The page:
The coronavirus pandemic has vindicated the old adage that during times of crisis, history is put on fast-forward.
Since COVID-19 came to America’s shores, changes once thought years in the making have occurred in the span of weeks. While it will take time to fully comprehend the scope and scale of these changes – one area that has seen a positive impact is the transition of patient respiratory care out of hospitals and into the home setting.
Before the coronavirus, home respiratory care suppliers were too often undervalued in our nation’s care delivery continuum. But, since early March, the narrative has shifted quite dramatically. Hospitals, eager to avoid occupancy surges and reduce rates of viral infection among vulnerable patients, have found a pillar of support in home respiratory care suppliers.
As the division president of the East for Apria Healthcare, which services hot spots in both New York and New Jersey, I’ve witnessed how our sector has stepped in to provide continued support to beleaguered health care systems. Home respiratory therapies, including noninvasive ventilators and oxygen concentrators, are lifelines for patients with serious respiratory illnesses because they improve health outcomes and help patients avoid the need for institutionalized care in either a hospital or nursing home. Recent data even suggests that patients suffering from chronic obstructive pulmonary disease who are treated at home have lower hospital readmission rates – demonstrating how our services keep patients out of hospitals.
In the midst of the pandemic, we see our work as part of a broader humanitarian effort. Respiratory care suppliers have seen a dramatic increase in the number of patients served. As more hot spots emerge across the country, we will maximize our efforts to address the needs not only of those suffering from chronic illnesses, but also patients with acute care needs brought on by COVID-19.
While these efforts are critical, the sector also needs the support and cooperation of lawmakers and federal officials. The immediate future of the pandemic is still relatively unclear, but what is certain is that America’s home respiratory care needs will only continue to surge in 2020 and beyond. With a vaccine not likely until 2021 at the earliest, our sector’s supply infrastructure will find itself under unprecedented strain as patient demand steadily grows.
To meet this need, Washington must take decisive action to reduce regulatory red tape. In the past weeks, the Centers for Medicare & Medicaid Services – the agency responsible for overseeing the Medicare program – has already spearheaded positive policy changes that will allow patients with acute respiratory conditions including COVID-19 to receive care in their homes. But these efforts must go further to fortify respiratory care supply, starting with the suspension of programs that threaten the availability of home respiratory care during a public health emergency.
The CMS competitive bidding program restricts patients’ access to care by requiring them to obtain medical equipment from suppliers who are awarded Medicare contracts, while basing rates on the patient need for equipment, supplies, and services and the suppliers’ bid amounts that must be based on verifiable costs. CMS is set to release the contracts to the winning bidders for the next round of competitive bidding this summer, even though the patient need and costs used to determine which suppliers can and cannot remain in the markets were set using pre-pandemic data.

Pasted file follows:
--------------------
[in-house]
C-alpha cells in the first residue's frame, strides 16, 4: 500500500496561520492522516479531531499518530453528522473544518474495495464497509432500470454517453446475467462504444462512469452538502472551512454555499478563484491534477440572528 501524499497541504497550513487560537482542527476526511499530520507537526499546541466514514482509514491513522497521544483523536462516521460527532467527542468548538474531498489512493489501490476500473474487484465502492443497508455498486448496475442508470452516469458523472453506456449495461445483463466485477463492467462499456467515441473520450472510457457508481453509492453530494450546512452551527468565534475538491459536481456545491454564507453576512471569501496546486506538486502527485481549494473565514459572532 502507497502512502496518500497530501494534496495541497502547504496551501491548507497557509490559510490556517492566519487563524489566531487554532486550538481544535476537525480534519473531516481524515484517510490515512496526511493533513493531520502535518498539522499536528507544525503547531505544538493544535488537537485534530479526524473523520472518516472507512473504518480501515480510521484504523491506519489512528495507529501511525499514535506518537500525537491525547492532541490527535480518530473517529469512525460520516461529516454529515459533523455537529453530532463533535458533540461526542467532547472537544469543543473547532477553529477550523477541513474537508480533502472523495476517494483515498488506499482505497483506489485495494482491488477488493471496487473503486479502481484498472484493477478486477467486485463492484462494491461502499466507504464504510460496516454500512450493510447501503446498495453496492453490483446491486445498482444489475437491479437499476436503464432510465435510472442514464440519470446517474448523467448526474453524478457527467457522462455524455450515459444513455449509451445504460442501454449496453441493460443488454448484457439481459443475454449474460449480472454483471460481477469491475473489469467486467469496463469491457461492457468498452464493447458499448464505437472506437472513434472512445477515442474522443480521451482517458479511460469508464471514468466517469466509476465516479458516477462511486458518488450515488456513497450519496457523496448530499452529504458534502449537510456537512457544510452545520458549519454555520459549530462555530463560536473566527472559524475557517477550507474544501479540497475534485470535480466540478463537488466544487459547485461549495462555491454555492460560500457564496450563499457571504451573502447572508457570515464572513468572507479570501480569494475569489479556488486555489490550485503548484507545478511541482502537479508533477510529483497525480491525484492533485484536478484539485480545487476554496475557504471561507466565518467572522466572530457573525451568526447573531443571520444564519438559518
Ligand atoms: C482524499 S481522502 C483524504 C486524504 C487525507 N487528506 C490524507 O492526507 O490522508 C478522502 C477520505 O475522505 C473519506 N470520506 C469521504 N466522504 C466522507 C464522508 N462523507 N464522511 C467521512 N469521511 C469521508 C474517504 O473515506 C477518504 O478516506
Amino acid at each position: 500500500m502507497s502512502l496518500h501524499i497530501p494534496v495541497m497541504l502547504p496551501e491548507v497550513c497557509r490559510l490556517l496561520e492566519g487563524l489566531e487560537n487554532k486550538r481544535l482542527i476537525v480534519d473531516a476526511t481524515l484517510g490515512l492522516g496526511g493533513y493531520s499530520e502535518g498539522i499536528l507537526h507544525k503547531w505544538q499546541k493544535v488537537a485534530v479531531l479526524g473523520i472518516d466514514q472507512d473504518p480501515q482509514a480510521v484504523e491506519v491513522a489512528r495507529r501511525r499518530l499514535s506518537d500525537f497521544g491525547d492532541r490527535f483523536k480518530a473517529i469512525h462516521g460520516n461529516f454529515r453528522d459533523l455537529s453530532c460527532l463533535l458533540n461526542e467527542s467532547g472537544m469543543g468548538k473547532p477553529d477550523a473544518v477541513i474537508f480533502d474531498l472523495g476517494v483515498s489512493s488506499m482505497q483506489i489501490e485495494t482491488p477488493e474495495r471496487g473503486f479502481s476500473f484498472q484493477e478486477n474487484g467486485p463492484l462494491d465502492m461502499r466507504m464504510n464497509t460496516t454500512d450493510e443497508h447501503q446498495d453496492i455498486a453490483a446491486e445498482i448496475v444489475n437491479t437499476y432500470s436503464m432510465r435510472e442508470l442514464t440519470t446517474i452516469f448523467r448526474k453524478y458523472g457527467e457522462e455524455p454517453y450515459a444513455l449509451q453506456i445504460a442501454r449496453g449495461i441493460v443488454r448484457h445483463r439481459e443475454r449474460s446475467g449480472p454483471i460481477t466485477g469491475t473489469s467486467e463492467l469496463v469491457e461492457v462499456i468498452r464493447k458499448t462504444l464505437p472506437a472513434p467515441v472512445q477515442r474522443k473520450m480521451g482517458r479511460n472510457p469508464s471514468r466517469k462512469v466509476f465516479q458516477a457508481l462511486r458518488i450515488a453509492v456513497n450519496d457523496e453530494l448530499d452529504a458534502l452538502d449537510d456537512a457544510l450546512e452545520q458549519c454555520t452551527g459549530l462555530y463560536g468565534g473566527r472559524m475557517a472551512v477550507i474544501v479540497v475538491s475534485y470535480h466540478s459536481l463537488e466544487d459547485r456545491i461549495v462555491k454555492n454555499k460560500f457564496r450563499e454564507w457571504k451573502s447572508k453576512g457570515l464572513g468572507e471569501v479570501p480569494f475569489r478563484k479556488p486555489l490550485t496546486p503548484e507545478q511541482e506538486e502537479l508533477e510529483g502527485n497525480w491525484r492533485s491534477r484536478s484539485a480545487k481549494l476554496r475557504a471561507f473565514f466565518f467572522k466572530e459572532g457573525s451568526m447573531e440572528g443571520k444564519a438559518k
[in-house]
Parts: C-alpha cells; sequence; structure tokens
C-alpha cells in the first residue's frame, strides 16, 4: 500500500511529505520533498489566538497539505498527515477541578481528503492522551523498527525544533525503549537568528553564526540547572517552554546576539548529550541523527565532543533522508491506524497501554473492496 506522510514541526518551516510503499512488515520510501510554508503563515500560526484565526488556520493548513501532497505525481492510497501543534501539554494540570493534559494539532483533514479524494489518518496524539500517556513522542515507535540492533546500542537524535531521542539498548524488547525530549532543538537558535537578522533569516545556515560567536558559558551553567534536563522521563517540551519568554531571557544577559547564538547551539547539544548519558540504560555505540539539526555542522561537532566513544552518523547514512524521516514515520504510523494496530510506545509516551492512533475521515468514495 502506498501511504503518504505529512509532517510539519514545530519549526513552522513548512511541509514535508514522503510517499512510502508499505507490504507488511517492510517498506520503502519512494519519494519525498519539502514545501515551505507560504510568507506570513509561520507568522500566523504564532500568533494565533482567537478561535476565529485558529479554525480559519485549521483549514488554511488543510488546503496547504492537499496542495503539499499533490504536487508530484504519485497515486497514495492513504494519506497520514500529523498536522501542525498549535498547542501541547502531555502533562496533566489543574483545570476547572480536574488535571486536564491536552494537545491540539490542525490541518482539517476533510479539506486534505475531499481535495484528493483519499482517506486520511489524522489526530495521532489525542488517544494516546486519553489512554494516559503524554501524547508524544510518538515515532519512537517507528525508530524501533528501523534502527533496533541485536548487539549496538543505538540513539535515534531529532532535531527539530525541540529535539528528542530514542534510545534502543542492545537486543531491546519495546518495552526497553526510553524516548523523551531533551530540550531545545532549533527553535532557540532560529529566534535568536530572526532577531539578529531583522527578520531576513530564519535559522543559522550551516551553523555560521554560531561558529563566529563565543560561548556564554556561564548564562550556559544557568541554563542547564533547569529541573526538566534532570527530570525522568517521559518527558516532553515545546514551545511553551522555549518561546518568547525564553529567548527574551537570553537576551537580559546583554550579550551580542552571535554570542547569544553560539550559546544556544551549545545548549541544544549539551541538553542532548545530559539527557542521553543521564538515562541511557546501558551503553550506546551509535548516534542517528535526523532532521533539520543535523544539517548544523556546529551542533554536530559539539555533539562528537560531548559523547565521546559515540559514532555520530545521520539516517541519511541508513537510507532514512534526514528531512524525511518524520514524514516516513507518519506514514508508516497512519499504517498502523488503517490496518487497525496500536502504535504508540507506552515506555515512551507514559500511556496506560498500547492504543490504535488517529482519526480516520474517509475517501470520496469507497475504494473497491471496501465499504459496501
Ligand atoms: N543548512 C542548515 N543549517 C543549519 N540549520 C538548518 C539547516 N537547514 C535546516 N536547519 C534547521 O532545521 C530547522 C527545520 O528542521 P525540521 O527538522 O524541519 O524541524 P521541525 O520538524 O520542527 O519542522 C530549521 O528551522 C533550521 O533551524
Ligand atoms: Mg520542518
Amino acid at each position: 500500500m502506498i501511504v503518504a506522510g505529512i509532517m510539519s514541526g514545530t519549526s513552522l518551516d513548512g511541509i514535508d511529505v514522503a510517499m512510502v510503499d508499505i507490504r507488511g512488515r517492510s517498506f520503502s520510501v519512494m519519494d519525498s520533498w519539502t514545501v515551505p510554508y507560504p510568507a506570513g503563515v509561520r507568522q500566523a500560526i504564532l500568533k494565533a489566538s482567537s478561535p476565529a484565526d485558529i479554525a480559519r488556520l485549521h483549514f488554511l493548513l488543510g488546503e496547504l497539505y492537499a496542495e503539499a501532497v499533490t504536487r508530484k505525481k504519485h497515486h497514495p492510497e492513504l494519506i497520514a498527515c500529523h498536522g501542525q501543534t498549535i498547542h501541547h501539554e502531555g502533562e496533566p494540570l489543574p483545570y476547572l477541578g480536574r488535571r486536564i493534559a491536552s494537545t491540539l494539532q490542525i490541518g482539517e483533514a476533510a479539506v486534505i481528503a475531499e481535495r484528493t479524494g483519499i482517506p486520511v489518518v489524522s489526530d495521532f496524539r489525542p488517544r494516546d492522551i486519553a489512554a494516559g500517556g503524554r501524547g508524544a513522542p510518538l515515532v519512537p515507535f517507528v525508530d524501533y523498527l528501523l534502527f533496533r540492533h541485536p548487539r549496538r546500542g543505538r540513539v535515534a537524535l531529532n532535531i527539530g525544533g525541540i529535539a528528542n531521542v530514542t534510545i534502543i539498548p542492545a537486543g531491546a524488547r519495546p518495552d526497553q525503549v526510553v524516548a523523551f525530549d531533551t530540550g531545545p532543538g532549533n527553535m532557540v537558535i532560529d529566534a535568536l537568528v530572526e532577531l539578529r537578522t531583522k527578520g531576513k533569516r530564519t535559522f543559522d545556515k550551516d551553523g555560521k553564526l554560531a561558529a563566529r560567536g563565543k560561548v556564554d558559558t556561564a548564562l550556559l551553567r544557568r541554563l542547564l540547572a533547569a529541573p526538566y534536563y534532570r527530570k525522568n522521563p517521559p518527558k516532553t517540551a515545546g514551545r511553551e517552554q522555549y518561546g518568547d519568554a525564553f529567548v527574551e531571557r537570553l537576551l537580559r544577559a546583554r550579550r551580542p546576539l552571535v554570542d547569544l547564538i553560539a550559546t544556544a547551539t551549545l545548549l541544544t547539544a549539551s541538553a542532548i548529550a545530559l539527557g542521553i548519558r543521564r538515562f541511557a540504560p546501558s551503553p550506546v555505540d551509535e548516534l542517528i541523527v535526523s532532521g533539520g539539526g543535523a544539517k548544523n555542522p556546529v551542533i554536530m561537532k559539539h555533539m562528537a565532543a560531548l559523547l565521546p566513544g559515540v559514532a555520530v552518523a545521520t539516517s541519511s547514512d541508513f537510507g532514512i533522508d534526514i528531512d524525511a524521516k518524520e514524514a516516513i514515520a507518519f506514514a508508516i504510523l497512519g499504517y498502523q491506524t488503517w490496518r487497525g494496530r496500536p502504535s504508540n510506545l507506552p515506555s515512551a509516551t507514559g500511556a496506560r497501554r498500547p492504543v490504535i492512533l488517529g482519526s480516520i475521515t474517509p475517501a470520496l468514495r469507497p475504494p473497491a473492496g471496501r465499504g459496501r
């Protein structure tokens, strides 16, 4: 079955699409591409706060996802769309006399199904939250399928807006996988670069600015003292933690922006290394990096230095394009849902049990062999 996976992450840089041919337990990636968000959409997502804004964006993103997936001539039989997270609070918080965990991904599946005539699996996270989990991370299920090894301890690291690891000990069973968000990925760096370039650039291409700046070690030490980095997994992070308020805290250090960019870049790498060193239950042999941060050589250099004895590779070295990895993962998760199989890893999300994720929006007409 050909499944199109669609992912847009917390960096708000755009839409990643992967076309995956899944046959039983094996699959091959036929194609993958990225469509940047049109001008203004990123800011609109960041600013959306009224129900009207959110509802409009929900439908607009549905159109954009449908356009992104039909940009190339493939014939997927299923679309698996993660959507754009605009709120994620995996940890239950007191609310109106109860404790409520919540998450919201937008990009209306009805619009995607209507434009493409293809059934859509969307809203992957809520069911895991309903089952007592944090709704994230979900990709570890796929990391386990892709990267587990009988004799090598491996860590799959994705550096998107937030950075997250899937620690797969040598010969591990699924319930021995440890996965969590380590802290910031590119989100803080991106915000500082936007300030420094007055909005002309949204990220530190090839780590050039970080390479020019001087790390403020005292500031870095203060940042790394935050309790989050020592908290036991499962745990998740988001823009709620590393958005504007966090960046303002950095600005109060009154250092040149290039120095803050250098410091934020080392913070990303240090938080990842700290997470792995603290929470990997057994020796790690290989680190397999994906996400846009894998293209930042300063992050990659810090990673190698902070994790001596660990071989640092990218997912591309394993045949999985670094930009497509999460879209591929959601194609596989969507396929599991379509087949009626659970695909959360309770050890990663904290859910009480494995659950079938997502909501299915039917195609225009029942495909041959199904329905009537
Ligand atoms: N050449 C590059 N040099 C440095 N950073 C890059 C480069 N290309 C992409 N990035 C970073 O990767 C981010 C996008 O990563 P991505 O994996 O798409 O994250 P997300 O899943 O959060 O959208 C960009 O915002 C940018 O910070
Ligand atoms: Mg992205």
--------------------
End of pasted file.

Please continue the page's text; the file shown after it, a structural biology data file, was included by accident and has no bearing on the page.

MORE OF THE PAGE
If implemented in this way, the program risks hot spot areas not having enough suppliers to meet patient need. It also would result in rates that do not account for supply chain disruptions, increased labor and supply costs, and other increases resulting from the pandemic. In addition, these rates will also be used to set the rates in rural areas, which are now seeing growing numbers of COVID-19 positive patients.
Because the underlying estimates that guide the program were informed by data gathered before the pandemic, these policies no longer reflect the reality of what is occurring on the ground. Continuing to include critical home respiratory care supplies in this program could force many suppliers to leave markets and communities in desperate need of equipment and clinical services – an inherently dangerous proposition given the present health emergency.
To create stability in the home respiratory care supply chain, Medicare should push the whole bid process back and begin rebidding for critical respiratory care supplies and services after the pandemic subsides. Doing so will bolster a critical part of America’s health care response to COVID-19 and would dovetail with other positive actions the agency has taken to support home respiratory care over the last few months.
Vulnerable patients deserve access to the best respiratory care our sector can provide in the comfort of their home. It’s time for federal officials to recognize this reality and remove unnecessary barriers to care.
Bill Guidetti serves as the Division President of the East for Apria Healthcare, which provides home respiratory care to communities throughout New York and New Jersey.
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